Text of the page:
Legendary Artists vs. Legendary Designer

DUBAI, UNITED ARAB EMIRATES - NOVEMBER 01:  Roberto Cavalli during the Fashion Talks at the Vogue Fashion Dubai Experience on
DUBAI, UNITED ARAB EMIRATES - NOVEMBER 01: Roberto Cavalli during the Fashion Talks at the Vogue Fashion Dubai Experience on November 1, 2014 in Dubai, United Arab Emirates. (Photo by Luca Teuchmann/Getty Images for Vogue & The Dubai Mall)

As far back as I can remember, I always admired the graffiti art surrounding California, especially three legendary graffiti artists, Jason Willams known as Revok, Victor Chapa known Reyes, and Jeffrey Rubin known Steel, who recently filed a landmark lawsuit in California against embroiled fashion designer Roberto Cavalli. The artists claim that Cavalli copied artwork from the trio's legal and widely celebrated San Francisco Mission District community art mural, and used that artwork to create a "Graffiti Collection" for his Just Cavalli brand. The collection allegedly consists of nearly 50 products, including men's and women's clothing, shoes, accessories and even luggage, apparently covered in their original graffiti artwork. The collection, allegedly sold at hundreds of retailers around the world, could have possibly generated millions of dollars in sales revenue for Cavalli, allegedly without the artists' permission or even their knowledge.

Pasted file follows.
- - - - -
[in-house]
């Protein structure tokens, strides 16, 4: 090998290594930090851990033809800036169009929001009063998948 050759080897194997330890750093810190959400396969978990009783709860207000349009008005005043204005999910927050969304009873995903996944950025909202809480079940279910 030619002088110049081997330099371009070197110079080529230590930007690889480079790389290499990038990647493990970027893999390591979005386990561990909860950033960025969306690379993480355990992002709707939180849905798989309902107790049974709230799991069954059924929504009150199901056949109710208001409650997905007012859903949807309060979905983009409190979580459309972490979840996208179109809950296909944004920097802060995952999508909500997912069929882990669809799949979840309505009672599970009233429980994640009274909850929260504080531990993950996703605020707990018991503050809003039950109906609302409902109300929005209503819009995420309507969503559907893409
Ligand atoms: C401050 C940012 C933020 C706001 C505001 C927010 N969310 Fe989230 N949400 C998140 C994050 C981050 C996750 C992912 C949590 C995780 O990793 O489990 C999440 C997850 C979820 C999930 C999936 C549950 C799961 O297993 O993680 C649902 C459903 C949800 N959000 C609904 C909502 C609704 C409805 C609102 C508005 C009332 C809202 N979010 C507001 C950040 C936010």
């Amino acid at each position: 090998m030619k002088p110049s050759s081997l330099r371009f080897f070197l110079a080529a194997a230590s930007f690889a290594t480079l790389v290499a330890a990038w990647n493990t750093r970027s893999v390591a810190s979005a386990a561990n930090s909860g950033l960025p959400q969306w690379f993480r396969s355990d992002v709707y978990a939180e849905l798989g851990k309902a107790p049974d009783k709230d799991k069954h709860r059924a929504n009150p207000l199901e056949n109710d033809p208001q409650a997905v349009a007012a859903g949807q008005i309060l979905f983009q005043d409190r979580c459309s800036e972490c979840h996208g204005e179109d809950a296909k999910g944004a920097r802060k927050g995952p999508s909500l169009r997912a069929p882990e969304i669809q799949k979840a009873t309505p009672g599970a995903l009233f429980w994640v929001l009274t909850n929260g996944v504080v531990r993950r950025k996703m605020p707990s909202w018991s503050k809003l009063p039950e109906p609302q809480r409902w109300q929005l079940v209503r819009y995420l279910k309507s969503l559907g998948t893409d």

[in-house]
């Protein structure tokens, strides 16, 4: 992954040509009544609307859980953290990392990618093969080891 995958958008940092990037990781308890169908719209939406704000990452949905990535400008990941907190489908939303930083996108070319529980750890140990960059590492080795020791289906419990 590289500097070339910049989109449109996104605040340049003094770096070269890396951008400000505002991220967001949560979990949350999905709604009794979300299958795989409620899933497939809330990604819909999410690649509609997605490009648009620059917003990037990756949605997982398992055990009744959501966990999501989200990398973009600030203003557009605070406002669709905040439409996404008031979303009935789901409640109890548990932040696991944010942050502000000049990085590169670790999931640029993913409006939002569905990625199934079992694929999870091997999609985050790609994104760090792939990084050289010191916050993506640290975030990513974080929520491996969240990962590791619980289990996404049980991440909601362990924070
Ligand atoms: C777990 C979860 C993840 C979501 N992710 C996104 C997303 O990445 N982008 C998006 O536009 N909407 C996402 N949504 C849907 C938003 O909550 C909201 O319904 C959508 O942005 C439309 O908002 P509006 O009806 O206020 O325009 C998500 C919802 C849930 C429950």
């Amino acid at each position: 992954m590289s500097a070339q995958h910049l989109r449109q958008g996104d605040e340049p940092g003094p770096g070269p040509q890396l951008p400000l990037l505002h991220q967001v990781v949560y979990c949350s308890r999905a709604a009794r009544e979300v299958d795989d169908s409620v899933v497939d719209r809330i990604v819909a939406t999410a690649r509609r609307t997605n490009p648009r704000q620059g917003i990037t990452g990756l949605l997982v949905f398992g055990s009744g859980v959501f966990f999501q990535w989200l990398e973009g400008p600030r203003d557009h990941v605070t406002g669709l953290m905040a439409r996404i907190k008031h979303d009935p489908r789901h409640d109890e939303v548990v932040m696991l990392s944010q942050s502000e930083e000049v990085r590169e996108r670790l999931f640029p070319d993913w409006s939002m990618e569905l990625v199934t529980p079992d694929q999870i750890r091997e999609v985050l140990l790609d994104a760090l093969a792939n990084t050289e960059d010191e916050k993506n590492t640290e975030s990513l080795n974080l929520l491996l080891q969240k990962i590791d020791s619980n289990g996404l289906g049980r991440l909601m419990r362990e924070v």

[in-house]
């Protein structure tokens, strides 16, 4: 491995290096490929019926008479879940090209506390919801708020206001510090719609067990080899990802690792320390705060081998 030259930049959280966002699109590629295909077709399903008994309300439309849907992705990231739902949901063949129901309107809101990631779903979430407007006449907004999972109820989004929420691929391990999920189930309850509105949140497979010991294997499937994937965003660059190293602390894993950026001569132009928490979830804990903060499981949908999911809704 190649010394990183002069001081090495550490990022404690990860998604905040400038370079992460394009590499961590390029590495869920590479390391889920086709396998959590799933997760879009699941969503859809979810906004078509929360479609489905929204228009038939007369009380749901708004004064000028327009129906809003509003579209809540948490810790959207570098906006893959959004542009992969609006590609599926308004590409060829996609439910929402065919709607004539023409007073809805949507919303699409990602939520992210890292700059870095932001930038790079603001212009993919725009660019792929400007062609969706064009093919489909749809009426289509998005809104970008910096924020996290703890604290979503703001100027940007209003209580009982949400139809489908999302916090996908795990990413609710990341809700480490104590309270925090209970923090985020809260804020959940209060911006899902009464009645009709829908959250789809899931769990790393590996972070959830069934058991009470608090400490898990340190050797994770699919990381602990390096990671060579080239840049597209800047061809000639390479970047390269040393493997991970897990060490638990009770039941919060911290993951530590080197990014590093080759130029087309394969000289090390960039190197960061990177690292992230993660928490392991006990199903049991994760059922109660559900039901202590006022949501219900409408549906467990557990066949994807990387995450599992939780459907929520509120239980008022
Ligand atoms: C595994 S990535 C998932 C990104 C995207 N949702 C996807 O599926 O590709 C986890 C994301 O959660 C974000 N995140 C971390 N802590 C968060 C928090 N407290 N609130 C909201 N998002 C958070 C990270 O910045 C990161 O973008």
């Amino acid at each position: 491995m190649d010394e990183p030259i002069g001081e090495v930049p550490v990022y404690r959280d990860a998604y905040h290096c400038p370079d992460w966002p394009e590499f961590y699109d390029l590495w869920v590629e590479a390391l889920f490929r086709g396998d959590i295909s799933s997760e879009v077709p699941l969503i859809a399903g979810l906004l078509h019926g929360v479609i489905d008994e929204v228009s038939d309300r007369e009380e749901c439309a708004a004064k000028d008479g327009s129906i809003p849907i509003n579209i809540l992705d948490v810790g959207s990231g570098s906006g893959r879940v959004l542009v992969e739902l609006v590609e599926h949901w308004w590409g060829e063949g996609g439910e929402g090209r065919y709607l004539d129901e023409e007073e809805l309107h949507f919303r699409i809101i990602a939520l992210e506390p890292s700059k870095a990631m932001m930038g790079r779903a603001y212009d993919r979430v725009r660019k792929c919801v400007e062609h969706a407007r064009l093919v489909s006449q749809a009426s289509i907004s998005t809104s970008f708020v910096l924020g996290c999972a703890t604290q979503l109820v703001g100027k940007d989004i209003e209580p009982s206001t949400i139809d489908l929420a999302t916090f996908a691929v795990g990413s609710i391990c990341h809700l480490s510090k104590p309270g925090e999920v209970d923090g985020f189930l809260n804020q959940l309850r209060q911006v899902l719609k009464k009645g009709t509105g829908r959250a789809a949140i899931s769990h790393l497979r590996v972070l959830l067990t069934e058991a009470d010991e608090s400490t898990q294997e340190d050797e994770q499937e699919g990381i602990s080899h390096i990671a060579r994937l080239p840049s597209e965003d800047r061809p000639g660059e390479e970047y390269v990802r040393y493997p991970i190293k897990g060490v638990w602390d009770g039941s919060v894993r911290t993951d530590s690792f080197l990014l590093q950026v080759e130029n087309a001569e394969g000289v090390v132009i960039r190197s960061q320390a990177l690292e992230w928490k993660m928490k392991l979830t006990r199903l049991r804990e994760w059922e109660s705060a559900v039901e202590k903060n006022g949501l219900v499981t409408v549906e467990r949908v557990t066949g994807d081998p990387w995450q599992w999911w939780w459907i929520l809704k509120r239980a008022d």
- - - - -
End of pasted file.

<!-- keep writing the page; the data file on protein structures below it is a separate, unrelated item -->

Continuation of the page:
According to the Complaint filed, the lawsuit alleges, "Cavalli sometimes chose to do its own painting over that of the artists -- superimposing the Just Cavalli name in spray-paint style as if were part of the original work," and further claims that "sometimes, Cavalli added what appears to be a signature, creating the false impression that Roberto Cavalli himself was the artist." The lawsuit also claims "to add insult to injury, much (of) the work misappropriated by the Cavalli Defendants were Plaintiff's stylized signatures from the mural (literally, their names) -- giving new meaning to the idea of appropriating an artist's signature style."

And here are some examples of the Just Cavalli "Graffiti" Collection:




Roberto Cavalli's company recently issued a statement addressing the lawsuit saying in part," we have heard of some highly inflammatory allegations, which have no basis in fact and are incorrect; we intend to contest and defend against these allegations vigorously. "

Ok, so we now have a classic case of "he said, she said." How do we find out the truth? As a U.S.A. amateur competitive fighter with more than 30 bouts, I love a good boxing match, and this one looks like a TKO.

Here is the mural: